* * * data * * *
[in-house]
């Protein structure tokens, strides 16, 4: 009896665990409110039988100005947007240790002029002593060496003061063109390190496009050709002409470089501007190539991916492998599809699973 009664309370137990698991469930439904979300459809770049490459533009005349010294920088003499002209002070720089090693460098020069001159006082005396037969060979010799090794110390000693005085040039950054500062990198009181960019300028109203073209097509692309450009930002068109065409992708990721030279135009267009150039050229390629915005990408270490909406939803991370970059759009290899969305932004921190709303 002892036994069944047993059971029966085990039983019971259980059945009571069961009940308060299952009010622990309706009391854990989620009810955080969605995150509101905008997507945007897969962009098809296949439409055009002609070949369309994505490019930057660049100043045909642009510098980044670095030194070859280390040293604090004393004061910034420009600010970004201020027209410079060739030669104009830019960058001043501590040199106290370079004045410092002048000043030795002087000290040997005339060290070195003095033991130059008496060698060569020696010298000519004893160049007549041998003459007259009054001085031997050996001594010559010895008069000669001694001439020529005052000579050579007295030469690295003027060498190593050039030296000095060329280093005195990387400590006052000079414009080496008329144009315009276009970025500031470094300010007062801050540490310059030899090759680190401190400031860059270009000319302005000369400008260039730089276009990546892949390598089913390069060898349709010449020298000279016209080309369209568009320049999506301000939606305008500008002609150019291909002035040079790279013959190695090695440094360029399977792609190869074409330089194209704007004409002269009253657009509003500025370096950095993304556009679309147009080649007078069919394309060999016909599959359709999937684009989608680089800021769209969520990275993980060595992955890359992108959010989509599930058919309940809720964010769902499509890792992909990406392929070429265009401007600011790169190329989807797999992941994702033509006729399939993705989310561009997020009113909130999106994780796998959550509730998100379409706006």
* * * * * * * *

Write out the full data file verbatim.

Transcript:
[in-house]
């Protein structure tokens, strides 16, 4: 009896665990409110039988100005947007240790002029002593060496003061063109390190496009050709002409470089501007190539991916492998599809699973 009664309370137990698991469930439904979300459809770049490459533009005349010294920088003499002209002070720089090693460098020069001159006082005396037969060979010799090794110390000693005085040039950054500062990198009181960019300028109203073209097509692309450009930002068109065409992708990721030279135009267009150039050229390629915005990408270490909406939803991370970059759009290899969305932004921190709303 002892036994069944047993059971029966085990039983019971259980059945009571069961009940308060299952009010622990309706009391854990989620009810955080969605995150509101905008997507945007897969962009098809296949439409055009002609070949369309994505490019930057660049100043045909642009510098980044670095030194070859280390040293604090004393004061910034420009600010970004201020027209410079060739030669104009830019960058001043501590040199106290370079004045410092002048000043030795002087000290040997005339060290070195003095033991130059008496060698060569020696010298000519004893160049007549041998003459007259009054001085031997050996001594010559010895008069000669001694001439020529005052000579050579007295030469690295003027060498190593050039030296000095060329280093005195990387400590006052000079414009080496008329144009315009276009970025500031470094300010007062801050540490310059030899090759680190401190400031860059270009000319302005000369400008260039730089276009990546892949390598089913390069060898349709010449020298000279016209080309369209568009320049999506301000939606305008500008002609150019291909002035040079790279013959190695090695440094360029399977792609190869074409330089194209704007004409002269009253657009509003500025370096950095993304556009679309147009080649007078069919394309060999016909599959359709999937684009989608680089800021769209969520990275993980060595992955890359992108959010989509599930058919309940809720964010769902499509890792992909990406392929070429265009401007600011790169190329989807797999992941994702033509006729399939993705989310561009997020009113909130999106994780796998959550509730998100379409706006």